Thousands of Army, Navy and Air Force health care providers have surged to New York City since late March, to help keep the country’s hardest-hit area from being overwhelmed by a need for hospital beds and medical staff. So far, the thousands of beds provided by a converted convention center and a hospital ship have not been needed, but the extra personnel are coming in handy for the city’s civilian hospitals.
About 200 doctors, nurses, respiratory therapists and others are working in New York’s medical centers, where bed space has not been overwhelmed, but where hospital-acquired coronavirus cases have sidelined civilian staff.
“Every day we seem to on-board another hospital with a different sister service,” Capt. Joe Kochan, executive officer Operational Health Support Unit Portsmouth in Virginia, told Military Times April 14. “As it stands right now, we’re really pushing out into the hospitals to address their needs.”
Kochan’s unit is one of several, including the Army’s 9th Field Hospital and Air Force’s 927th Aerospace Medical Squadron, who are on manning the Jacob K. Javits Convention Center and surging into local hospitals.
Teams of sailors are now running their own intensive care space in some hospitals, Kochan said, while others are providing extra hands to regular operations.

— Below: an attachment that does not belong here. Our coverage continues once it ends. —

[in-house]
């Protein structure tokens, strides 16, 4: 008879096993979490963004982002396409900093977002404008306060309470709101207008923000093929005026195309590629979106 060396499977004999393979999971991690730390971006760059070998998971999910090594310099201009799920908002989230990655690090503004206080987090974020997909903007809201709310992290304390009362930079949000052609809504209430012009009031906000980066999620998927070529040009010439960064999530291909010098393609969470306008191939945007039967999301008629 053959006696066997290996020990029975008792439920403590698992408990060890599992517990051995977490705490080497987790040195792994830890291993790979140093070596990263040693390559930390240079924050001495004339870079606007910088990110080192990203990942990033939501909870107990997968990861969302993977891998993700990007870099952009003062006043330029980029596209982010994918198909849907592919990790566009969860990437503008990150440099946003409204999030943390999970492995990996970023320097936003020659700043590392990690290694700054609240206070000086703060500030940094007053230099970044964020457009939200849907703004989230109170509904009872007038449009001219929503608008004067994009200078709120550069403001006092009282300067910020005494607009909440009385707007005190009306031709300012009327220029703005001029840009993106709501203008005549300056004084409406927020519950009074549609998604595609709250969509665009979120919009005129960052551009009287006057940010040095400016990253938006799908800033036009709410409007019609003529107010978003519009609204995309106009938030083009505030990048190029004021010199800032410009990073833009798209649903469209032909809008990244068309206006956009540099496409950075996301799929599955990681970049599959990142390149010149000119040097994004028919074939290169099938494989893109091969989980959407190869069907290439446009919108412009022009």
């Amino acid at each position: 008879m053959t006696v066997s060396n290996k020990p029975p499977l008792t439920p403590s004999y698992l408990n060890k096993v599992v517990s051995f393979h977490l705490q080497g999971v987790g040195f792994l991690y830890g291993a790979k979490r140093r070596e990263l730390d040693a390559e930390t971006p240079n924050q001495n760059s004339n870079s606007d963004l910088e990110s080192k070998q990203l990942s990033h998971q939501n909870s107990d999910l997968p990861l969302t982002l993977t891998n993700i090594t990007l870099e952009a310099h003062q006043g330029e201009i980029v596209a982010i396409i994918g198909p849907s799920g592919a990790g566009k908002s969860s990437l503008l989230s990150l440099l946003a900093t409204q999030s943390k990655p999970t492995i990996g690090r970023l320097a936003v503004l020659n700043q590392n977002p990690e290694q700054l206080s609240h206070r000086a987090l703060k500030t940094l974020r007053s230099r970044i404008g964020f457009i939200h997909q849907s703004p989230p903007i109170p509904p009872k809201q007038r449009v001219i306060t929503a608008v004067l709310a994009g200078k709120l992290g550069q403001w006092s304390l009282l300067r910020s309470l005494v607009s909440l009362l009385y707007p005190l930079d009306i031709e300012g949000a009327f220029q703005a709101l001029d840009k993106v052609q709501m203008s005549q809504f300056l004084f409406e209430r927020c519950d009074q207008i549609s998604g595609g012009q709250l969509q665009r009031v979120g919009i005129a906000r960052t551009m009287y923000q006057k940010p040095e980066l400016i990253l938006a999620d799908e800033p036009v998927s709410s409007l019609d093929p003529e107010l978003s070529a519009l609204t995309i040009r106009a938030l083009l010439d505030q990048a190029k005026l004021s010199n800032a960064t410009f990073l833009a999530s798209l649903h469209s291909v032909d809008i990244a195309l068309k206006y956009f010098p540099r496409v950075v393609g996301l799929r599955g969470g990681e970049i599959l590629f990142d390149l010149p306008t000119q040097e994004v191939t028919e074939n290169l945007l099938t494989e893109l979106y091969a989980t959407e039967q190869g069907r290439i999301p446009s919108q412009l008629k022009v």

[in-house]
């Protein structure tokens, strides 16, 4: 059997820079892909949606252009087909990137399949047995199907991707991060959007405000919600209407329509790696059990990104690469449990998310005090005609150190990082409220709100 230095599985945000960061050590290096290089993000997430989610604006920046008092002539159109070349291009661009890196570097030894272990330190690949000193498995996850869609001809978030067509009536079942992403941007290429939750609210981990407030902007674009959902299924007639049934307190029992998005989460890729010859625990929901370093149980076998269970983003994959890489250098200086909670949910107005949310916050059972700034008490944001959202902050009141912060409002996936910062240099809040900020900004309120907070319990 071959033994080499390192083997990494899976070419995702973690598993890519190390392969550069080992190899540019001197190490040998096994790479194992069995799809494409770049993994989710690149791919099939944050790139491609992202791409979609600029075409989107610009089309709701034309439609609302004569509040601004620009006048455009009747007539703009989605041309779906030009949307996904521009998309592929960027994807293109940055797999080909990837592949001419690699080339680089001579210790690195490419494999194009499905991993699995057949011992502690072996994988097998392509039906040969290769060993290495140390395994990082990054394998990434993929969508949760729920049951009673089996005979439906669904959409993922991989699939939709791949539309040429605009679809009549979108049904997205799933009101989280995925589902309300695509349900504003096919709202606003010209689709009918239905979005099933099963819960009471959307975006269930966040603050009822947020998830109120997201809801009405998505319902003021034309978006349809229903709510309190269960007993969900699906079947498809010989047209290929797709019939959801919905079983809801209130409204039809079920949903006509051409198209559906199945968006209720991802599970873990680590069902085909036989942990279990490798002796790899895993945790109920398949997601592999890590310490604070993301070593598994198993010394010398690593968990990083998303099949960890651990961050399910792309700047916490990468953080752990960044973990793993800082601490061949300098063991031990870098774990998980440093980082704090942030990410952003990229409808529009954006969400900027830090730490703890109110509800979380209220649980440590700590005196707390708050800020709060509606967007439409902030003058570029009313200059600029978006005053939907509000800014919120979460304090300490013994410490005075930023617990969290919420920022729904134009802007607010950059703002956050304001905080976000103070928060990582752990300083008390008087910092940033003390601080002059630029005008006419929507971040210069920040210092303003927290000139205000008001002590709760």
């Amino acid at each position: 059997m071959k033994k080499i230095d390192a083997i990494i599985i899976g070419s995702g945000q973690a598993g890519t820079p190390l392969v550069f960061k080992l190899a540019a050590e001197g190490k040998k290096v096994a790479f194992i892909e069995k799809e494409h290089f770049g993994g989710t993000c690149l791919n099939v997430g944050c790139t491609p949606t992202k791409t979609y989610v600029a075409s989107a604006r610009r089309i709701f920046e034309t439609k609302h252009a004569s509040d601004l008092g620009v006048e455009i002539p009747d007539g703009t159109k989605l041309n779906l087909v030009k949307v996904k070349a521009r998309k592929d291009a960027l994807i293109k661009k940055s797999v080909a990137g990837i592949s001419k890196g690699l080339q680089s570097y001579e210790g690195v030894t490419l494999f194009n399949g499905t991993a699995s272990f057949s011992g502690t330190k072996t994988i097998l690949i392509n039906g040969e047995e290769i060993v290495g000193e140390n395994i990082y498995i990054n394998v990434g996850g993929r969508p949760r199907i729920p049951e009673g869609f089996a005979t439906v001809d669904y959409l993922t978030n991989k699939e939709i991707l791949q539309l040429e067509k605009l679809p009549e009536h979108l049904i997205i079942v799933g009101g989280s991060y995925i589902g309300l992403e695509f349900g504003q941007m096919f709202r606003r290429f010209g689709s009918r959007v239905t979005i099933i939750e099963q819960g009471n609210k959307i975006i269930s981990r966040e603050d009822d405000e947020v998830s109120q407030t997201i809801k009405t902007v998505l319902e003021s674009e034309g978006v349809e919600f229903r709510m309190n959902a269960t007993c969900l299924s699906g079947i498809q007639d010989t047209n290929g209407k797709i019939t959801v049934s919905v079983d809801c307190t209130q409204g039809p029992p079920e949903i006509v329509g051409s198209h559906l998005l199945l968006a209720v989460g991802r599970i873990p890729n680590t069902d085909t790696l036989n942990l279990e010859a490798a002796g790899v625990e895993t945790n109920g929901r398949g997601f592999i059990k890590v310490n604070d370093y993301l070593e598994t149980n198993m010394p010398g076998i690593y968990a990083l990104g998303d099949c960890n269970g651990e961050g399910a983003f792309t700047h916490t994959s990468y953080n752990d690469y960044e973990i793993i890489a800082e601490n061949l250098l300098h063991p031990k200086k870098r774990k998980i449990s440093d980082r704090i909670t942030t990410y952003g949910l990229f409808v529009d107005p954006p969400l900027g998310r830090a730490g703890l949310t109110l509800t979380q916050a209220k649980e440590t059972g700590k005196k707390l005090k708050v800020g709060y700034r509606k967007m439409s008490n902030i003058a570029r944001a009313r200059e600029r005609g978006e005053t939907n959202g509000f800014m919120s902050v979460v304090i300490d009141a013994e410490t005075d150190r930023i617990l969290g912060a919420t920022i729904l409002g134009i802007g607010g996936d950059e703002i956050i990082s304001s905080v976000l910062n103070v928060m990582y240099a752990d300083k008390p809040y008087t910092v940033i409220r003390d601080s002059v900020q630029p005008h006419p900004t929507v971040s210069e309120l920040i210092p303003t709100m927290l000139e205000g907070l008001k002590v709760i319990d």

“We have the ability to scale up to whatever the demands are, based on the needs of the city or any particular mission that is required,” Lt. Col. Leslie Curtis, the 9th Field Hospitals chief nursing officer, told reporters.
Military medical support in New York City, New Orleans and Dallas will expand to include COVID-19 patients.
In addition to stationing themselves in hospitals, there are teams going out on missions to support emergency response, Curtis said, more than two dozen teams at this point.
Officials could not say how many of their personnel had contracted coronavirus since arriving in New York.
“Those numbers are being tracked, but I can’t comment on that,” Col. Jennifer Ratcliff, who commands the 927th Aerospace Medical Squadron, told Military Times. “We’re in the hospital, so unless it’s happened to someone on my team, I’m not aware of those numbers.”
In any case, Ratcliff said, health care workers are taking every precaution to stop the spread, donning the same complement of personal protective gear for each patient, whether that person is specifically being treated for COVID-19 or not.
“We’re treating everyone as if they’re COVID positive,” she said, because it’s safer to assume, given the tens of thousands of cases in New York City. “It’s more likely that someone is COVID positive than COVID negative.”